# What exactly is a "vector" in math (in terms of vector spaces)?

I am browsing through / reviewing terminology from a more philosophical standpoint, and landed on the term vector. There are Euclidean vectors which is "a geometric object that has magnitude (or length) and direction". This is what I remember from high school physics as well.

Then there are "vector spaces", which are defined circularly (at least casually) on Wikipedia. I am looking for formal definitions of "vectors" but I am not coming across anything on the web so far, so sorry for these "casual" definitions.

It says of a vector space, it "is a set of objects called vectors, which may be added together and multiplied ("scaled") by numbers called scalars." And likewise of vectors, "a vector is an element of a vector space". So it is circular.

Basically what I am wondering is what do we really mean by vector? In programming (at least basic computer graphics from my experience), a vector is commonly a small array of numbers of some sort. But is a vector essentially a "data container", which can hold any kind of data (a set of values basically)? Then a vector space is a set of these data containers which all share some similar underlying properties?

If it is a generic data container, what can be put into a vector? What are a few (2 or 3) advanced examples of what you can call a vector, that has more than just numbers in it. By advanced I mean something to get the mind moving, seeing the possibilities of what can be modeled with "vectors".

If it is not a generic data container, is it only for numbers? Is it limited to a certain size? I think dimension of the vector space is how big the array is of each vector. But can they only contain values in the array slots which are of the same type?

I know I might be mixing lots of areas of mathematics, sorry about that. I just want to get at the deeper meaning of what is actually meant by vector and what the possibilities are for what a vector can contain.

vector: mid 19th century: from Latin, literally ‘carrier’, from vehere ‘convey’.

From my brief intro to Linear Algebra and Physics, vectors are represented as arrows with numbers attached to them. But that doesn't really help get at the deeper meaning of vectors and what data they can contain.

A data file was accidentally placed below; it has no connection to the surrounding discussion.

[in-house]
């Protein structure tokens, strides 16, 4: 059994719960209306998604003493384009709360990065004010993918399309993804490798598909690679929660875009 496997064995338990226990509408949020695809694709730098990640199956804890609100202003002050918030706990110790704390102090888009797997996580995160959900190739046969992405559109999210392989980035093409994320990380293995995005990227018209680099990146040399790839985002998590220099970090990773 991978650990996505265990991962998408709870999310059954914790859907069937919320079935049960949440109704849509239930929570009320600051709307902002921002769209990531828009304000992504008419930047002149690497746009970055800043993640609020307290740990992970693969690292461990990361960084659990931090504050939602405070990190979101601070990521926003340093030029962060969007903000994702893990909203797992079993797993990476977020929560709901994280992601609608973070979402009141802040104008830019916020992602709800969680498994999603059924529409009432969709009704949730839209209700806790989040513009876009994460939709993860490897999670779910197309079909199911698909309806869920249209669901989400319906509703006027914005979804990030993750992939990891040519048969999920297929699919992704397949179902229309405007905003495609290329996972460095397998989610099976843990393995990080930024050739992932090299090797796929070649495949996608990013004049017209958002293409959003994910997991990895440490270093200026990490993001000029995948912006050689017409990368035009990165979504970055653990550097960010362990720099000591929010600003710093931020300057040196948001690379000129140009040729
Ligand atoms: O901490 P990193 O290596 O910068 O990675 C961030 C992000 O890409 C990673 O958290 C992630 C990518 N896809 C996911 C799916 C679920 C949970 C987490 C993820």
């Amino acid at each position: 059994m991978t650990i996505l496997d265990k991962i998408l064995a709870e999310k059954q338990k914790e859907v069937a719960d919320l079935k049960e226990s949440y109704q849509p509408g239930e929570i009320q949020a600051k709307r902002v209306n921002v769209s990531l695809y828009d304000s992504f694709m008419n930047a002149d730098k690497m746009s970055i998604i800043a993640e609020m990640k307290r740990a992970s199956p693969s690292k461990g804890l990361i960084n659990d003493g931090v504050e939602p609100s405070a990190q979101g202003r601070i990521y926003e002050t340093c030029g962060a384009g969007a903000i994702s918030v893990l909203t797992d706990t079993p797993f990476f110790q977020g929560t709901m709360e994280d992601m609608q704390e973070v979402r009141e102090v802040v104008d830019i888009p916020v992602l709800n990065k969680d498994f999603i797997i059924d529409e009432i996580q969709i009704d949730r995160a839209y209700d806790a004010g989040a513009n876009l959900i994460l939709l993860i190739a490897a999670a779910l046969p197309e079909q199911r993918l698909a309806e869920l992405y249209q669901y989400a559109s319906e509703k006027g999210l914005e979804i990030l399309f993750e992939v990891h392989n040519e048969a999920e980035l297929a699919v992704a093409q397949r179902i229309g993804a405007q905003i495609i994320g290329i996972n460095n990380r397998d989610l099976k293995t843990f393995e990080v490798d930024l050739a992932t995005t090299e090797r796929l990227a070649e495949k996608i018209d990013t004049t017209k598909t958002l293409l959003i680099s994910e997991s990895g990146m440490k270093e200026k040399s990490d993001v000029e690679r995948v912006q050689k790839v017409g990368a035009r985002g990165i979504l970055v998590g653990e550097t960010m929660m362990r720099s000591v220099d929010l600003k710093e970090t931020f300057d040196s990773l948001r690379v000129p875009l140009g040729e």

• A vector is just an element of a vector space. For example, in the vector space ooof continuous functions on R, the function sin(x) is a vector. Commented Jan 8, 2022 at 6:22
• Ok, that's what it is though. There is nothing intrinsically special about a vector other than that it is an element of a vector space. Commented Jan 8, 2022 at 6:24
• The definition of vector space you cite on wikipedia is more of a loose description. The formal definition is given later: "A vector space over a field F is a set V together with two operations that satisfy the eight axioms listed below." It is not circular. Commented Jan 8, 2022 at 6:28
• Then I don't know how to help you. A vector is an element of a vector space, which at its core is just a set. You can put literally anything in that set, and as long as you define your operations on the elements in a way that satisfies the vector space properties, whatever you put in the set will be a vector Commented Jan 8, 2022 at 6:29
• @Lance Forget about the "data container" part, that's used in programming for purposes wholly unrelated to the math vector spaces. The name was borrowed from math due to math vectors being represented as "arrays" in certain contexts (e.g. row/column vectors in linear algebra).
– dxiv
Commented Jan 8, 2022 at 6:38

## 3 Answers

I should emphasize from the beginning that the question of "what" precisely an object is, is from a mathematical perspective rather unimportant, because there are many ways one can "formally" define an object, and different presentations may have the same underlying idea but different "implementations" (for example, a book in English has just as much meaning as a book in Greek, though the letters used are different). What we actually care about are "how do things behave".

"... So it is circular." No. Our terminology has evolved from the traditional use of the term (an object which has many components, i.e elements of some $$\Bbb{R}^n$$), to the more modern and general definitions, where our primary object is a "vector space". Don't let the adjective "vector" in "vector space" mislead you here. The strict mathematical definition of a vector space over a field is as the information $$(V,\Bbb{F},+,\cdot)$$, where $$V$$ is a (non-empty) set, $$\Bbb{F}$$ is a field, and $$+$$ and $$\cdot$$ are two operations (formally they are functions $$+:V\times V\to V$$ and $$\cdot:V\times\Bbb{F}\to V$$), such that roughly 8 or so axioms are satisfied. The definition of a "vector space" does not require one to have a prior definition of "vector".

If you don't like the term "vector space", then for now just call it a "happy space" or literally anything else you want. Names aren't really important here. The idea being conveyed is. Once we have the idea of a vector space $$V$$ over a field $$\Bbb{F}$$, we note that since $$V$$ is a (non-empty) set, it has elements. We just decide to call elements of the set $$V$$ as "vectors in $$V$$" or "vectors in the space $$V$$", or very briefly just a "vector". Thus, it is perfectly reasonable to say now that "a vector is an element of a vector space". We also refer to the elements of $$\Bbb{F}$$ as "scalars".